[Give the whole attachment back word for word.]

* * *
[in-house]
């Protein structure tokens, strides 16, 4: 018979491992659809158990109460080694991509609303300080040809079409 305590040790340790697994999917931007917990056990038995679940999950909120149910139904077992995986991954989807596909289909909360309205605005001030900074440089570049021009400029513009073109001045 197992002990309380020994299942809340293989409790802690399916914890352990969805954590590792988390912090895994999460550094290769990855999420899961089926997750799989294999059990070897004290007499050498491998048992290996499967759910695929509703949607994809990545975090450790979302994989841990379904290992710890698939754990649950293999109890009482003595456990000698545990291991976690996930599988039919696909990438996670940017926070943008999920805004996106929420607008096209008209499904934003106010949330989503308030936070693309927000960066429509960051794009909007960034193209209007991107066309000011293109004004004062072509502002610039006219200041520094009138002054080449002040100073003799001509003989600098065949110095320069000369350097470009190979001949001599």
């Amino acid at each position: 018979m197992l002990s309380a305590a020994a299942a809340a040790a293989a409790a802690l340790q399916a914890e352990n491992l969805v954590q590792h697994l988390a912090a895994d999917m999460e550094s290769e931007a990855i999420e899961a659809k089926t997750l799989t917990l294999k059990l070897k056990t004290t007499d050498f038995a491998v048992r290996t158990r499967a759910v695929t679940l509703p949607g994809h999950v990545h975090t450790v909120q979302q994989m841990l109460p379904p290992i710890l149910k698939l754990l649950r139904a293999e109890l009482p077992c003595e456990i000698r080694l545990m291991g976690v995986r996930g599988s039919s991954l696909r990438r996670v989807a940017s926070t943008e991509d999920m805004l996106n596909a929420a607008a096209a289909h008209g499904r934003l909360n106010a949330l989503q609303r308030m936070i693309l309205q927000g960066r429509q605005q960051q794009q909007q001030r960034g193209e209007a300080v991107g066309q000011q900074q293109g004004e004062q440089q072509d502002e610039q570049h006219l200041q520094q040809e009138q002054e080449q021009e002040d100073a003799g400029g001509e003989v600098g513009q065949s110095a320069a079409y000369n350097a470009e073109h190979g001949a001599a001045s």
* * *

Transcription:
[in-house]
């Protein structure tokens, strides 16, 4: 018979491992659809158990109460080694991509609303300080040809079409 305590040790340790697994999917931007917990056990038995679940999950909120149910139904077992995986991954989807596909289909909360309205605005001030900074440089570049021009400029513009073109001045 197992002990309380020994299942809340293989409790802690399916914890352990969805954590590792988390912090895994999460550094290769990855999420899961089926997750799989294999059990070897004290007499050498491998048992290996499967759910695929509703949607994809990545975090450790979302994989841990379904290992710890698939754990649950293999109890009482003595456990000698545990291991976690996930599988039919696909990438996670940017926070943008999920805004996106929420607008096209008209499904934003106010949330989503308030936070693309927000960066429509960051794009909007960034193209209007991107066309000011293109004004004062072509502002610039006219200041520094009138002054080449002040100073003799001509003989600098065949110095320069000369350097470009190979001949001599």
């Amino acid at each position: 018979m197992l002990s309380a305590a020994a299942a809340a040790a293989a409790a802690l340790q399916a914890e352990n491992l969805v954590q590792h697994l988390a912090a895994d999917m999460e550094s290769e931007a990855i999420e899961a659809k089926t997750l799989t917990l294999k059990l070897k056990t004290t007499d050498f038995a491998v048992r290996t158990r499967a759910v695929t679940l509703p949607g994809h999950v990545h975090t450790v909120q979302q994989m841990l109460p379904p290992i710890l149910k698939l754990l649950r139904a293999e109890l009482p077992c003595e456990i000698r080694l545990m291991g976690v995986r996930g599988s039919s991954l696909r990438r996670v989807a940017s926070t943008e991509d999920m805004l996106n596909a929420a607008a096209a289909h008209g499904r934003l909360n106010a949330l989503q609303r308030m936070i693309l309205q927000g960066r429509q605005q960051q794009q909007q001030r960034g193209e209007a300080v991107g066309q000011q900074q293109g004004e004062q440089q072509d502002e610039q570049h006219l200041q520094q040809e009138q002054e080449q021009e002040d100073a003799g400029g001509e003989v600098g513009q065949s110095a320069a079409y000369n350097a470009e073109h190979g001949a001599a001045s």